Pathogenic Mechanism of a Human Mitochondrial tRNAPhe Mutation Associated with MERRF syndrome

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Human mitochondrial tRNA (hmt-tRNA) mutations are associated with a variety of diseases including mitochondrial myopathies, diabetes, encephalopathies, and deafness. Because the current understanding of the precise molecular mechanisms of these mutations is limited, there is no efficient method to treat their associated mitochondrial diseases. Here, we use a variety of known mutations in hmt-tRNAPhe to investigate the mechanisms that lead to malfunctions. We tested the impact of hmt-tRNAPhe mutations on aminoacylation, structure, and translation elongation-factor binding. The majority of the mutants were pleiotropic, exhibiting defects in aminoacylation, global structure, and elongation-factor binding. One notable exception was the G34A anticodon mutation of hmt-tRNAPhe (mitochondrial DNA mutation G611A), which is associated with MERRF (myoclonic epilepsy with ragged red fibers). In vitro, the G34A mutation decreases aminoacylation activity by 100-fold, but does not affect global folding or recognition by elongation factor. Furthermore, G34A hmt-tRNAPhe does not undergo adenosine-to-inosine (A-to-I) editing, ruling out miscoding as a possible mechanism for mitochondrial malfunction. To improve the aminoacylation state of the mutant tRNA, we modified the tRNA binding domain of the nucleus-encoded human mitochondrial phenylalanyl-tRNA synthetase, which aminoacylates hmt-tRNAPhe with cognate phenylalanine. This variant enzyme displayed significantly improved aminoacylation efficiency for the G34A mutant, suggesting a general strategy to treat certain classes of mitochondrial diseases by modification of the corresponding nuclear gene.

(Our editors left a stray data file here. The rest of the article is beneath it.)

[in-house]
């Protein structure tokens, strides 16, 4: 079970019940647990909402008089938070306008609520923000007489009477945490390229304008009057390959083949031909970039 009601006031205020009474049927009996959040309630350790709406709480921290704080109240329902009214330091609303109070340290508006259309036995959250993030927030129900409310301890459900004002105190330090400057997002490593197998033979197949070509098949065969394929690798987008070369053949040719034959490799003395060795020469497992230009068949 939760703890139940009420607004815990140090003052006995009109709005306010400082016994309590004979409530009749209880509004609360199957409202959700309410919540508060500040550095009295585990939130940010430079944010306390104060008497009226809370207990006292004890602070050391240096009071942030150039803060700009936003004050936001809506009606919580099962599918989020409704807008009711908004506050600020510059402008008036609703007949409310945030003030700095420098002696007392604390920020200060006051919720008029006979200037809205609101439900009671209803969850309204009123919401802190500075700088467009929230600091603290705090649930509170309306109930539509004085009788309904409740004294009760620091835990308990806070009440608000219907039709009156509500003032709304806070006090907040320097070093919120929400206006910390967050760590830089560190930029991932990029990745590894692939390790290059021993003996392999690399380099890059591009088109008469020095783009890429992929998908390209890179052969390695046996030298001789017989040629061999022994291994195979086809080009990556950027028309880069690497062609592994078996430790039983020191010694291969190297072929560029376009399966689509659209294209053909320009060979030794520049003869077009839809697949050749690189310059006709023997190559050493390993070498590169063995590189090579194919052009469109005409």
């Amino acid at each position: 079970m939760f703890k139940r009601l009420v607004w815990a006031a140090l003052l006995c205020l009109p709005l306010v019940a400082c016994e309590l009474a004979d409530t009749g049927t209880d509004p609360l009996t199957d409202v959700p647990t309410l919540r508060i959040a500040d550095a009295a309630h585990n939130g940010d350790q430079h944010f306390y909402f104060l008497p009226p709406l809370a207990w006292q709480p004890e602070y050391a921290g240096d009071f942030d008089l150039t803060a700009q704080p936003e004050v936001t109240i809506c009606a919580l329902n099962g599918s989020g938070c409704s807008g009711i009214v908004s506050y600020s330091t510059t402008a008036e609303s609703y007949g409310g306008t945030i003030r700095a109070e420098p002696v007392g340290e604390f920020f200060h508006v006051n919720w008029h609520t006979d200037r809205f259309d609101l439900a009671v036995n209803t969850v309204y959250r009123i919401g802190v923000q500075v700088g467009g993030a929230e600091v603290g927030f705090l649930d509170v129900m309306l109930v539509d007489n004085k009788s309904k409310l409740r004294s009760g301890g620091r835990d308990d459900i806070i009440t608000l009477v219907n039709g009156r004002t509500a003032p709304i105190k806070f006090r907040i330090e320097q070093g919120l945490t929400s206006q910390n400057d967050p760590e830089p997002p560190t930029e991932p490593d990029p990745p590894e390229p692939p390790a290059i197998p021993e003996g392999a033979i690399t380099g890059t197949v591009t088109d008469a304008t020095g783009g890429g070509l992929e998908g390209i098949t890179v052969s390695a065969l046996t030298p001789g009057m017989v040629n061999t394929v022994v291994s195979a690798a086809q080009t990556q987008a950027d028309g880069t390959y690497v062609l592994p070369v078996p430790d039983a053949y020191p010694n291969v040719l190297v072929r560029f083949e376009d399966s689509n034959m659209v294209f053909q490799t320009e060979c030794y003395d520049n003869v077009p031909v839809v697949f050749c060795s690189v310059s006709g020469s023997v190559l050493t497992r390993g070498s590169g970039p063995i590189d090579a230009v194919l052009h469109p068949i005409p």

This article was originally published in Proceedings of the National Academy of Sciences of the United States of America, volume 104, in 2007.


The National Academy of Sciences of the USA